New to the World of Straight Razors: My Journey Thus Far, and Straight Razor Recommendations?

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Sep 25, 2021
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Hi guys,

A few years ago I decided to dip my toe into the world of straight razors. I got a very cheap straight razor, or straight razor shaped object, off of Amazon for around $20. And, I've been learning on it occasionally since then.

Being a hobbyist hand tool wood worker, I've got a ton of sharpening experience and water and oil stones. Arks are my go to, so I that's what I took my razor shaped object to.

It did not sit anywhere near flat on the stone, nor did the edge even meet the stone when I got it, so I have spent hours of work grinding and reshaping it such that it has a geometry that can actually be sharpened by hand. I had this process "almost" finished for the longest time, and was using and shaving uncomfortably with it, but I finally got it dead flat and fully in contact with the stone this last weekend, and what a difference it makes!

With the geometry fixed, I sharpened through the following progression of Rosy Red Washita -> Hard Arkansas (the softer hard type, not true hard) -> Surgical Black Arkansas -> Plain piece of leather that I use to strop tools.
I skipped the cheap razor strop which came with my razor shaped object, because I swear it doesn't do a good job.
With this progression, I got an edge that totally surprised me. I've sharpened and used this thing with strops and pastes before, but this was much better: there was no "crunchy sound" or popping as I shaved. The whiskers were just severed, much more silently, and without any tugging. It was smoother and more comfortable even than many professional barbers that I've visited here in Japan (who know their stuff, btw.) Needless to say, I'm even more of a fan of Arks now than I was before. But anyway...

So, I got my first truly comfortable shave, last night, off of a straight razor! I shaved my entire beard, which had grown rather long.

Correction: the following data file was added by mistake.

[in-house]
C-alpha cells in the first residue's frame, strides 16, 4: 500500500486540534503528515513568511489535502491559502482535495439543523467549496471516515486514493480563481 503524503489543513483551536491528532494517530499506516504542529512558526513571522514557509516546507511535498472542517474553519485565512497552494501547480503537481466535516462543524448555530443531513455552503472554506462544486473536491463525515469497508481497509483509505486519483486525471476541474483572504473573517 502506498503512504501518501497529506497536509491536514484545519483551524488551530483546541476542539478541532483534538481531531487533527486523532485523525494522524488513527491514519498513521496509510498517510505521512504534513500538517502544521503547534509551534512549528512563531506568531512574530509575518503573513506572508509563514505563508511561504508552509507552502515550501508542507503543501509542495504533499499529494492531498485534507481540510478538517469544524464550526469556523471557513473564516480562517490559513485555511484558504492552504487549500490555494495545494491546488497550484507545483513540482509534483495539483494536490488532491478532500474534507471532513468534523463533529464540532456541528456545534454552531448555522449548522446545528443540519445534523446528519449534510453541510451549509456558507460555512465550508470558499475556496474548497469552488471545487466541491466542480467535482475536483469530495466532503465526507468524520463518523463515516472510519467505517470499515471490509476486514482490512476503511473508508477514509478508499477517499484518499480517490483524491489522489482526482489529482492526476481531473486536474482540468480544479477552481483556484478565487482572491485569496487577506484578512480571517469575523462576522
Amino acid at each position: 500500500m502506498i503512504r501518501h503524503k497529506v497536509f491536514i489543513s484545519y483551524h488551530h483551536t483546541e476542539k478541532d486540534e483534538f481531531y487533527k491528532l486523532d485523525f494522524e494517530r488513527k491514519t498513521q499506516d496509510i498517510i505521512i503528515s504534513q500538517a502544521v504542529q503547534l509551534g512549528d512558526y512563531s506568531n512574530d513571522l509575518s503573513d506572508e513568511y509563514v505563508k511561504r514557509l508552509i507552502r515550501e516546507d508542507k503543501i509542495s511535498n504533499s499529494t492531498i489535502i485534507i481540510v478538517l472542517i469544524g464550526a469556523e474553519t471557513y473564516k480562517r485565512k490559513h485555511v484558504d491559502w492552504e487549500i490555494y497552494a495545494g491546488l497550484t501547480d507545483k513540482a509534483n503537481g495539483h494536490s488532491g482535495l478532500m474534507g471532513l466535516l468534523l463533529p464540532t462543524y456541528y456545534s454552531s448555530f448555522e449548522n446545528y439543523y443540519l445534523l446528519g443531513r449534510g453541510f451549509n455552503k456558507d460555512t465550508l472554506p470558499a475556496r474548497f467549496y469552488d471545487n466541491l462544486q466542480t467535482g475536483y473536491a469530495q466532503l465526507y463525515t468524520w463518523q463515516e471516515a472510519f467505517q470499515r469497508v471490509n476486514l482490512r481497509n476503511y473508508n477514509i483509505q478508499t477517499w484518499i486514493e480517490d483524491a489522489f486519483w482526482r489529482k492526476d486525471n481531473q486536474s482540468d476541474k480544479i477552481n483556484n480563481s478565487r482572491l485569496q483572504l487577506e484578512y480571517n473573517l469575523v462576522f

But I still have one problem: My cheap stainless steel razor shaped object gets dull about halfway through shaving. Consistently, and regardless of what I sharpen it with. Yesterday, I had to stop and touch it up before continuing, after which it plowed through whiskers comfortably again.

So, I am guessing that I need to get a better razor with better steel. I have a preference for simple high carbon steels and want something with good edge retention and that is easy to find either vintage, or brand new. Located in Tokyo. I'm not sure how much I should be looking to pay for a good razor, but I don't want anything too terribly expensive because I am still new to all of this. I'm looking for, basically, a good benchmark quality razor that is hard to go wrong with. The quality of the steel and the quality of the grind on it is of top priority for me (I'd rather not have to fix geometry again, and want something that will get through an entire shave without dulling). I'm pretty ignorant of the different razors and brands available, and my initial attempts at researching this have been less than fruitful.
 

Ernie1980

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Apr 19, 2012
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Since you seem to be pretty handle with tools, why not buy a vintage blade off eBay? There are more brands than could be named in one post, but Joseph Rodgers made outstanding razors and are my personal favorite. You might want to check out some of the straight razor forums too- they have classified sections that would be a good place to start looking.
 
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May 19, 2007
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I've not tracked the vintage straight market in a while, so there may be bargains, but be sure to do your research as there are a great many pitfalls to be avoided.